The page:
"Wearable" devices like smartwatches and Google Glass may indeed become the next big trend in consumer electronics, but David Pogue, the multi-faceted, multi-platform technology writer and TV science presenter, thinks we're just not there yet.
"I think we're in the Commodore 64 stage right now," said Pogue, 50, referring to the early, crude home computer. "We're fumbling, figuring out what makes sense, what can be shrunk down and work well. For sure, no one has found it yet."
In Fort Worth last week to discuss the "tsunami" of technology advances to an audience at the Fort Worth Museum of Science and History, Pogue - who announced last week that he's leaving The New York Times to join Yahoo - made clear his view that the current version of Google Glass is not a winner.
"I can practically guarantee you that Google Glass will not show up on everybody's faces next year," he told the Star-Telegram. "There's just too many social issues."
People know that someone wearing Google Glass could be recording them, which makes them acutely uncomfortable. "It's just not fair to take pictures secretly, to film secretly," he said.
Pogue predicted the device will be banned in courtrooms, restaurants, banks, movie theaters and locker rooms. He did give Google kudos for design advances, but said they're more than offset by its hefty $1,500 price and the lack of ordinary hinges to fold the glasses.
Also not ready for prime time is the Samsung Galaxy Gear smart watch, which requires a particular model Samsung tablet or phone to function, he said.
"It has a camera lens in the watchband, so it's primarily designed for creepy, stalker pictures," Pogue went on. "Is that what the world's been waiting for?"
Apple has not yet released its own smart watch. But with the wearables now on the market, he said, "no one's found the right balance and the right package."
That said, "they will evolve," he said. "I am sure they will become a 'thing' just as the smartphone became a 'thing' and tablets became a 'thing.' I am not saying everybody in the world will have a wearable computer but lots of people will."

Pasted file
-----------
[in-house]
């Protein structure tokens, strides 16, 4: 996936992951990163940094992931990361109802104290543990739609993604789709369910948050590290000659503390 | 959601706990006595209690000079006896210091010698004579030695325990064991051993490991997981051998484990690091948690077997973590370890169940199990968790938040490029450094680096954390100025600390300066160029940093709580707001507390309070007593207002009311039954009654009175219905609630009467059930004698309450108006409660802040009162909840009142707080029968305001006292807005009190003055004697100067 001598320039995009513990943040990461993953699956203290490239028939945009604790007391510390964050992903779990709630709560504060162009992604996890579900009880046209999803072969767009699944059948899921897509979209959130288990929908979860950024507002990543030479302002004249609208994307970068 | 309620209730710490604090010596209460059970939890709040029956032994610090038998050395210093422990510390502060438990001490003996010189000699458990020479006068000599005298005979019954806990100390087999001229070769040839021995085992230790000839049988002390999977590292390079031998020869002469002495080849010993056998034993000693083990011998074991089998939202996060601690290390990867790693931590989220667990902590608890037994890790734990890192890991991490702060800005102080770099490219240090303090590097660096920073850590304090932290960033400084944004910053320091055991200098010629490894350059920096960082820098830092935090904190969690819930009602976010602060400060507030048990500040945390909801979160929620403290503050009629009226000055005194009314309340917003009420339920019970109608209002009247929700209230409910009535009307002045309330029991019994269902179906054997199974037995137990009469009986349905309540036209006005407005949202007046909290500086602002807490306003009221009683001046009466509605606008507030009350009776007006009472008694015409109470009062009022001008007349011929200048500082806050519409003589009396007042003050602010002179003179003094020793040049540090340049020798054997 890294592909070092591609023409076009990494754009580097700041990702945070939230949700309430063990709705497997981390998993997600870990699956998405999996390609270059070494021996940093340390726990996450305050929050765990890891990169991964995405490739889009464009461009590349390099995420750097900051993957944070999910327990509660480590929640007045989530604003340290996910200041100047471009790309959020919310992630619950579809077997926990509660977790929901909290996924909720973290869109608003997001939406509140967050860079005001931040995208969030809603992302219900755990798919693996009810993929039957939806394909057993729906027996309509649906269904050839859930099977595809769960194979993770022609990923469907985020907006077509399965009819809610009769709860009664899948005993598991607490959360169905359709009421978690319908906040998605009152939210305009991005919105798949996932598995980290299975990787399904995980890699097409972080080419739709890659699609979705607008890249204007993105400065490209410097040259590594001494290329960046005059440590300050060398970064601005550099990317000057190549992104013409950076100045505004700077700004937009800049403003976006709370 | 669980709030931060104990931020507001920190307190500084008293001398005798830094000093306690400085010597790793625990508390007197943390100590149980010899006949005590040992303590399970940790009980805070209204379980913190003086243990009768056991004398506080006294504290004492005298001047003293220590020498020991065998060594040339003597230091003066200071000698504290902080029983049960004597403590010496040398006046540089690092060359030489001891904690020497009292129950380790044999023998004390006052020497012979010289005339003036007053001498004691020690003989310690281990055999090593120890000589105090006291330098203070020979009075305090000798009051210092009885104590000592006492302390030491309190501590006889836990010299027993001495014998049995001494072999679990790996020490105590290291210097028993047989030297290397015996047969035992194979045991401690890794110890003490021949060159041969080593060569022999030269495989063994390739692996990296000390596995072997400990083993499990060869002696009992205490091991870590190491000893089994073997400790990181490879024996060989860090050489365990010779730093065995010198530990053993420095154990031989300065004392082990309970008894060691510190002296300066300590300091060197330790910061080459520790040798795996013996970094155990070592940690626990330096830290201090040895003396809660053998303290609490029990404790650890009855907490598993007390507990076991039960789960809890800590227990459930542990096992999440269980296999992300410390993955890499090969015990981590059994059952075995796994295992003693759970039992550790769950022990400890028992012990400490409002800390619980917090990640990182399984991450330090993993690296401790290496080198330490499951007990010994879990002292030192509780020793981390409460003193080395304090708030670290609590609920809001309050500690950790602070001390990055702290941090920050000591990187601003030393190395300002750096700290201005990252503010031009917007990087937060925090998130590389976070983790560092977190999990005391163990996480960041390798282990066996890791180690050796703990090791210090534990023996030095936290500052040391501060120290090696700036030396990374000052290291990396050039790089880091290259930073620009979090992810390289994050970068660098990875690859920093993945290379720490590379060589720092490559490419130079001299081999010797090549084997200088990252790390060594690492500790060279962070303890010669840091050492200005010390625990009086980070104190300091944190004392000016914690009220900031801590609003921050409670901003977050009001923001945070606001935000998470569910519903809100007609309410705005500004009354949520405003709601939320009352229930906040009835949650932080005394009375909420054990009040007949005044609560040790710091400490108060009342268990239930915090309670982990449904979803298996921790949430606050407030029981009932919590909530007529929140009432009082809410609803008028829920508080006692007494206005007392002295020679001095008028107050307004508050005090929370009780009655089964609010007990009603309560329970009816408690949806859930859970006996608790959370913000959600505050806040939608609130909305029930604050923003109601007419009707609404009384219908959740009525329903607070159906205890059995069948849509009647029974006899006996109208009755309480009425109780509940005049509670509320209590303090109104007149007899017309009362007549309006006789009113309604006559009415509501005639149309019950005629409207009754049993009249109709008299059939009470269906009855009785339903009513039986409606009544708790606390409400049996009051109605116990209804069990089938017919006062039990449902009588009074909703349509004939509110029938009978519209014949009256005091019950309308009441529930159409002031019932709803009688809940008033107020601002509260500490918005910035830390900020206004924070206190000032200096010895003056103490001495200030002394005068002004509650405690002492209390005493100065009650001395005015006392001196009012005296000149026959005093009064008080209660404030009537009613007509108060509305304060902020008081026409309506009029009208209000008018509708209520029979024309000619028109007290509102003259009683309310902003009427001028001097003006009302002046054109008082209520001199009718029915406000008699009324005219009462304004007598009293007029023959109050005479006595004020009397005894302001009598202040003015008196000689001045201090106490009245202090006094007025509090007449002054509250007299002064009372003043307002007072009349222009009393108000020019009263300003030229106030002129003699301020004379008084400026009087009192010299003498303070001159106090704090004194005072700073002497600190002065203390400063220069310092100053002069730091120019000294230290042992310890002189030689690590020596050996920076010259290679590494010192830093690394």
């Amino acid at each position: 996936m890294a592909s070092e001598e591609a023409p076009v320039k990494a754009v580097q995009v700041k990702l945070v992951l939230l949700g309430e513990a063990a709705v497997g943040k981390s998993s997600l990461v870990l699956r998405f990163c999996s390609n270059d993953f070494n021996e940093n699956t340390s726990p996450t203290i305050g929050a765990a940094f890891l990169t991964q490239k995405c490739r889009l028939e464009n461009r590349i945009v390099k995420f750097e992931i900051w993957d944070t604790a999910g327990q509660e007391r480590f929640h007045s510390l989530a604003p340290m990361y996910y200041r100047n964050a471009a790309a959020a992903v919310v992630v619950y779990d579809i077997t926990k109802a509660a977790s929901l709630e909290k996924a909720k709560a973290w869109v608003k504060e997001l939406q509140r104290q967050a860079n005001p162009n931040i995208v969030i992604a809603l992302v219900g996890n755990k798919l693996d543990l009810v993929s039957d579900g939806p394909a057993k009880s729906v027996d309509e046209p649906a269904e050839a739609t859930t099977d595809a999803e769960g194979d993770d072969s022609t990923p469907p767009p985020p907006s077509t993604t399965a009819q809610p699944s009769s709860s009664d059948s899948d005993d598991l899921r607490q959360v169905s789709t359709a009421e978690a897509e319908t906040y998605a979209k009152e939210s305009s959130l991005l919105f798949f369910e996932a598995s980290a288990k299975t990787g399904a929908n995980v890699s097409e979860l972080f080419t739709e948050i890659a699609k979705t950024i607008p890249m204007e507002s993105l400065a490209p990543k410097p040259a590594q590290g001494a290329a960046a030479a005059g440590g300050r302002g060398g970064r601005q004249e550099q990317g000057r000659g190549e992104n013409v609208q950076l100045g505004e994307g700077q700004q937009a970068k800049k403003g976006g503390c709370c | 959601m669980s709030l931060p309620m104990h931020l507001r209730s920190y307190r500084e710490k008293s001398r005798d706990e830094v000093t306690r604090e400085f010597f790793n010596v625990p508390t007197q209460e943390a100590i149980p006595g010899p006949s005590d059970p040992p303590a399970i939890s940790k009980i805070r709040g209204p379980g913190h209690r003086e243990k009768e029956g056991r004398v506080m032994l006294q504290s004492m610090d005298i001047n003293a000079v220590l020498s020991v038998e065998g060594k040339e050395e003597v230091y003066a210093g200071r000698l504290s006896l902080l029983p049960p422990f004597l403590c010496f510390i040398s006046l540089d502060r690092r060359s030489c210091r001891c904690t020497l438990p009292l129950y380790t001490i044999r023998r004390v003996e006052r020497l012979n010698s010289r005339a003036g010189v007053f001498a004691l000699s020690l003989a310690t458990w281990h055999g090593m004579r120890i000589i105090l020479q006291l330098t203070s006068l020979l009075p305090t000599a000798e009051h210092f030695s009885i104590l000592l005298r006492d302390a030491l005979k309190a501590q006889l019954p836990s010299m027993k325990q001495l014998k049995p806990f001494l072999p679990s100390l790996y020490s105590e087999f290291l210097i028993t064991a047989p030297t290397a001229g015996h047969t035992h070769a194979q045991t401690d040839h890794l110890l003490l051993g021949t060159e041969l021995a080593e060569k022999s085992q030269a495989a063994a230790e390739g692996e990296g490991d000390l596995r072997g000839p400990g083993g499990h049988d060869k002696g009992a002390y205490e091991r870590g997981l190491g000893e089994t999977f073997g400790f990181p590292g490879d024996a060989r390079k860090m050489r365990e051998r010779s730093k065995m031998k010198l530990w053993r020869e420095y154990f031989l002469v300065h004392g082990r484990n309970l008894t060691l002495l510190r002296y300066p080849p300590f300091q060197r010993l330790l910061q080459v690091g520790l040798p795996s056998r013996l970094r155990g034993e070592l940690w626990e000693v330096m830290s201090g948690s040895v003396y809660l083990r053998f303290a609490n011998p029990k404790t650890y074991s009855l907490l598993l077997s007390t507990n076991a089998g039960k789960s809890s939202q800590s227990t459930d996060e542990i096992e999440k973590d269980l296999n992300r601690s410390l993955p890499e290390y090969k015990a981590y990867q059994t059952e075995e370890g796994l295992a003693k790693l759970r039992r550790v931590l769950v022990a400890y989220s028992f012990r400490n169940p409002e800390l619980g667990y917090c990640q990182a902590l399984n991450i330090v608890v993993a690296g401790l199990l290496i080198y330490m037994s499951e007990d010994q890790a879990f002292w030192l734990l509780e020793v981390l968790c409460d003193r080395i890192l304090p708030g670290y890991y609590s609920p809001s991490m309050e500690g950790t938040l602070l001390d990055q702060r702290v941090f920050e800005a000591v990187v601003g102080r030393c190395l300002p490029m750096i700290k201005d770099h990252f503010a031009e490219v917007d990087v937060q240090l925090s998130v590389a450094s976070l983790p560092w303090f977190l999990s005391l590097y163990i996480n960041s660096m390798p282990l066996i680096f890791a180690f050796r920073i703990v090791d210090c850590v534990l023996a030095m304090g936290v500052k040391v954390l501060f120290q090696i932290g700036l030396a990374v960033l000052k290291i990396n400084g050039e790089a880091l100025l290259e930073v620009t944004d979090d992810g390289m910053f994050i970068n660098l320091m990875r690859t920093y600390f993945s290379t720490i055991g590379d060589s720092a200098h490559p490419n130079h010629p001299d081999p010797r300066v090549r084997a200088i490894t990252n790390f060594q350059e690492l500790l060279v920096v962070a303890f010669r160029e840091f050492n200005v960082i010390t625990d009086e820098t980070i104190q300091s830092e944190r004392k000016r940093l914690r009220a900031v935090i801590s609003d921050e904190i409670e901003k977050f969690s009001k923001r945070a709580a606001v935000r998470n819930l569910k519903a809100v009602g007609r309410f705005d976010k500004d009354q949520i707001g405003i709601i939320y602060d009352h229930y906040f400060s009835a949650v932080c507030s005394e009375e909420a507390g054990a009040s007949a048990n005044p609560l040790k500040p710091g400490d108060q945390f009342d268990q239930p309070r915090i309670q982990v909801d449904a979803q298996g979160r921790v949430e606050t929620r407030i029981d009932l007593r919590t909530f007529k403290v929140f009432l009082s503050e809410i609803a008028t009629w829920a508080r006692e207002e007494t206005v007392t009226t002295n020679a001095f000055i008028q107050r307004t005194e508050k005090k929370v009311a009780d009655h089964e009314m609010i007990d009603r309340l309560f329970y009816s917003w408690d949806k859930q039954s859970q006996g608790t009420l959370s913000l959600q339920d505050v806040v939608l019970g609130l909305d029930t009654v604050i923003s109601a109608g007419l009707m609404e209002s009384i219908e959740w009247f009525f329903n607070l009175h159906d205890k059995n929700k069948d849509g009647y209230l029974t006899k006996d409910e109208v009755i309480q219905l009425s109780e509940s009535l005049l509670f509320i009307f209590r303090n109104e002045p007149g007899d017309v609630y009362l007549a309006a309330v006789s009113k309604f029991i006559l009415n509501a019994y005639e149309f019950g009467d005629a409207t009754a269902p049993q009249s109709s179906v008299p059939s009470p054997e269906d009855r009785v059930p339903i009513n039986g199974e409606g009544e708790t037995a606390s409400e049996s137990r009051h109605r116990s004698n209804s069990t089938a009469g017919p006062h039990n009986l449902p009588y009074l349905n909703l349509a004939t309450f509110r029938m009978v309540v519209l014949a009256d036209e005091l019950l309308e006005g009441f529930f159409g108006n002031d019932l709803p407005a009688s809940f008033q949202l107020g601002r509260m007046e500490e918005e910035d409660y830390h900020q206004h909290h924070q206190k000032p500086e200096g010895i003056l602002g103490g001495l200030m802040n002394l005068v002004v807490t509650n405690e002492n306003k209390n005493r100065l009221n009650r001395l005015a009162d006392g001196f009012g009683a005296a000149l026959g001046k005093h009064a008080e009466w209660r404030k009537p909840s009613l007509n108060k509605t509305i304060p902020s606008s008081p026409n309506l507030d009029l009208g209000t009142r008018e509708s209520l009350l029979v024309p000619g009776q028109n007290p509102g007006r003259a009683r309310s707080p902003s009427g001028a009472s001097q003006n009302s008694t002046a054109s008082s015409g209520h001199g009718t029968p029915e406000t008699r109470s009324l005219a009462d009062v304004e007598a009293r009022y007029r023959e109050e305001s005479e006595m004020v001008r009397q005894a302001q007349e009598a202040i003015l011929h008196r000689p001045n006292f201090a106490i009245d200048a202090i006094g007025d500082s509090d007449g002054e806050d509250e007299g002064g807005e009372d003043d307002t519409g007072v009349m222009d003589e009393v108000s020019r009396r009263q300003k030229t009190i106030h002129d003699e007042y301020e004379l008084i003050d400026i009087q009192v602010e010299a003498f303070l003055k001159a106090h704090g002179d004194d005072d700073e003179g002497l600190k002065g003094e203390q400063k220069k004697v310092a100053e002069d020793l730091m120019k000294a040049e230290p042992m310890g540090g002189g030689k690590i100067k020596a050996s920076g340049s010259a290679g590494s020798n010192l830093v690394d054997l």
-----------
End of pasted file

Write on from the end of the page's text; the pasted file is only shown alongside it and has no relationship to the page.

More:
He cautioned against thinking, as many people do when dealing psychologically with technological change, that they will replace another device. Tablets and e-books have not replaced printed books, he noted.
Pogue himself is abandoning one print medium - The New York Times, where he has been a personal technology columnist - and signed on with Yahoo. (He will continue as tech correspondent for "CBS Sunday Morning," will do a monthly column for Scientific American, and won't stop issuing new how-to books in the Missing Manual series that he created.)
Asked about his most recent move, he said: "Yahoo came to me this summer and told me, 'We want to be your playground.' "
Unlike at the Times, he will be able to "mix prose and video and audio and pictures and have two-way interactions with my readership. I could do crowd-sourcing things and contests, live Q-and-A events. I could do apps. Just so many possibilities when you are digital."
How does Pogue juggle all his media commitments?
"I never have writer's block," he said. Yet he claims he doesn't work that hard, except when he's flying between appearances. He tries to have dinner with his wife and three children when at home, then puts in a few hours writing afterward.
Pogue studied music at Yale, not computer science, and later worked on Broadway. And for years he has been attacked by the techie world for never having assembled his own computer or written code. But that's what his various employers want, an everyman who can explain newly introduced consumer gadgetry, he said.
As for his natural stage presence before PBS and CBS cameras and in person, Pogue said it was honed during 450 performances he gave as a teenage magician at children's birthday parties in his native Shaker Heights, Ohio, a leafy Cleveland suburb.
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